Lucy Sherriff

Lucy Sherriff is a journalist, science geek and general liker of all things techie and clever. In a previous life she put her physics degree to moderately good use by writing about science for that other tech website, The Register. After a bit of a break, it seemed like a good time to start blogging about weird quantum stuff for ZDNet. And so here we are.

Latest Posts

Graphene gives renewable fuel research a boost

Is there anything Graphene can't do? The wonder material has added another string to its bow, as researchers have found it can aid artificial photosynthesis, which could help with the creation of renewable fuels

July 19, 2012 by Lucy Sherriff

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Lighting up spintronics with re-writeable circuits

Researchers at the University of California Berkeley (UCB) and the City College of New York (CCNY) have developed a way of controlling the spin of a nucleus that could one day allow us to make rewritable spintronics circuits with light.According to Professor Jeremy Reimer, UCB professor of chemical and biomolecular engineering and the study co-author, the major drawback of existing chips is their permanence: "Once the chip is printed, it can only be used one way," he said.

June 27, 2012 by Lucy Sherriff

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Graphene gives boost to Edison's Nickel-Iron battery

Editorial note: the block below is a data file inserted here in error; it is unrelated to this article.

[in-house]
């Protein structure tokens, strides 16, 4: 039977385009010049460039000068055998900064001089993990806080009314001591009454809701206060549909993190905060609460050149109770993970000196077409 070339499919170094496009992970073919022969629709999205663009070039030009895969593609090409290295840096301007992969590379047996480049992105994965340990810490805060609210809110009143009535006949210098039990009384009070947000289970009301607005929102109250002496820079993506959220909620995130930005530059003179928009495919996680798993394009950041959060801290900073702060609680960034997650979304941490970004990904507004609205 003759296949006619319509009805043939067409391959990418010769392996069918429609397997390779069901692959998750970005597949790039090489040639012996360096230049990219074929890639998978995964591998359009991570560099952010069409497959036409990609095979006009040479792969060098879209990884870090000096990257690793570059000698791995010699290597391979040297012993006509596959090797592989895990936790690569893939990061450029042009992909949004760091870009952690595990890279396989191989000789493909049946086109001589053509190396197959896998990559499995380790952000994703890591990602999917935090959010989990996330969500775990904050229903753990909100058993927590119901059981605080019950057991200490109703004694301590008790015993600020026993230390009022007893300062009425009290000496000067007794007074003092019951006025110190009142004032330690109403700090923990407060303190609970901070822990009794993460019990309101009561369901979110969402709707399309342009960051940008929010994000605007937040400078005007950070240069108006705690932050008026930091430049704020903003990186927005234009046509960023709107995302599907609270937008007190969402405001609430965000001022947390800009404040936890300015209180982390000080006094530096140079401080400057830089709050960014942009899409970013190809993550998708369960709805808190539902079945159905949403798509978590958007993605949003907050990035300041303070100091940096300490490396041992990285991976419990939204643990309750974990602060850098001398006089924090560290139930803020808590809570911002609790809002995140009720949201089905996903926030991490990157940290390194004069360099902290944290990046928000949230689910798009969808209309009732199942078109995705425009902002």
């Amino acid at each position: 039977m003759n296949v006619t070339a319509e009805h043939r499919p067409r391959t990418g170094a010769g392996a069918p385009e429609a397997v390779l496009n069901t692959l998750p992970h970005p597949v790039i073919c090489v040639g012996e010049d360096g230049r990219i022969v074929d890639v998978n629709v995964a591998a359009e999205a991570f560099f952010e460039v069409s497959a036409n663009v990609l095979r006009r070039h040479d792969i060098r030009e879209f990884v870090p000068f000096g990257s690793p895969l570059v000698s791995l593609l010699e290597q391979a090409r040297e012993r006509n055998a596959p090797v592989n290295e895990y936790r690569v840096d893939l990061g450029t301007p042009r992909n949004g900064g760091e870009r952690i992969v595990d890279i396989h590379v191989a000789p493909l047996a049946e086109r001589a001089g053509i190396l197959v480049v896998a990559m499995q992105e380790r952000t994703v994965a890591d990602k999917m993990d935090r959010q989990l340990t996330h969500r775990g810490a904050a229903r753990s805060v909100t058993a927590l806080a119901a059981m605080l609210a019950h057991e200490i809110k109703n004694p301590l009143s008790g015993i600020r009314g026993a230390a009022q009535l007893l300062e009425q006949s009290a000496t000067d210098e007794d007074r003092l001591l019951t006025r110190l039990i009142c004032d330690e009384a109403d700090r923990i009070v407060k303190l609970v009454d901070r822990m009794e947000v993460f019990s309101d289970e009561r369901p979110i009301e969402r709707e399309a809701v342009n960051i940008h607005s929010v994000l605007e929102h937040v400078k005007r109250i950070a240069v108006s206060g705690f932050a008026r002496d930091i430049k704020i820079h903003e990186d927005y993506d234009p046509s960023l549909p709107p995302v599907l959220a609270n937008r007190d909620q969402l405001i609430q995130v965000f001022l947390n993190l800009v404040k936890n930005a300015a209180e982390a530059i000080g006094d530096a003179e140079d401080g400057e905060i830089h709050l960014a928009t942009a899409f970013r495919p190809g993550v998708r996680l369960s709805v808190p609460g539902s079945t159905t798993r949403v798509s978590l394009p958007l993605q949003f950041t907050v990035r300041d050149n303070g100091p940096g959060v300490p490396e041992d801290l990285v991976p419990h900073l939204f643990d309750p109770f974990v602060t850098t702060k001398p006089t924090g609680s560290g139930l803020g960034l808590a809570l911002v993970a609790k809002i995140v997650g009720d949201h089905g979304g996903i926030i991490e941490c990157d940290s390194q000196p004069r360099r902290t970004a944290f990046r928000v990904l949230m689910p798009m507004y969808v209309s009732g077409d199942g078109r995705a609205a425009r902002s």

Graphene has been used to revive a rechargeable battery technology invented by Thomas Edison (yes, that Thomas Edison) more than 100 years ago in a collision of technologies that could prove very fruitful.Edison’s idea was that the batteries would power electric vehicles, but the largely technology fell out of use in the 1970s, because although it is very durable, the charge and discharge times are very slow.

June 26, 2012 by Lucy Sherriff

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Catching light in a graphene net

An international team of physicists led by US researcher Dmitri Basov, of the University of California, demonstrated that light can be caught and controlled within the two dimensional lattice of wonder-material graphene.Theory has suggested that long wavelength – infrared – photons could be caught and moved through graphene at much less than the velocity of light.

June 21, 2012 by Lucy Sherriff

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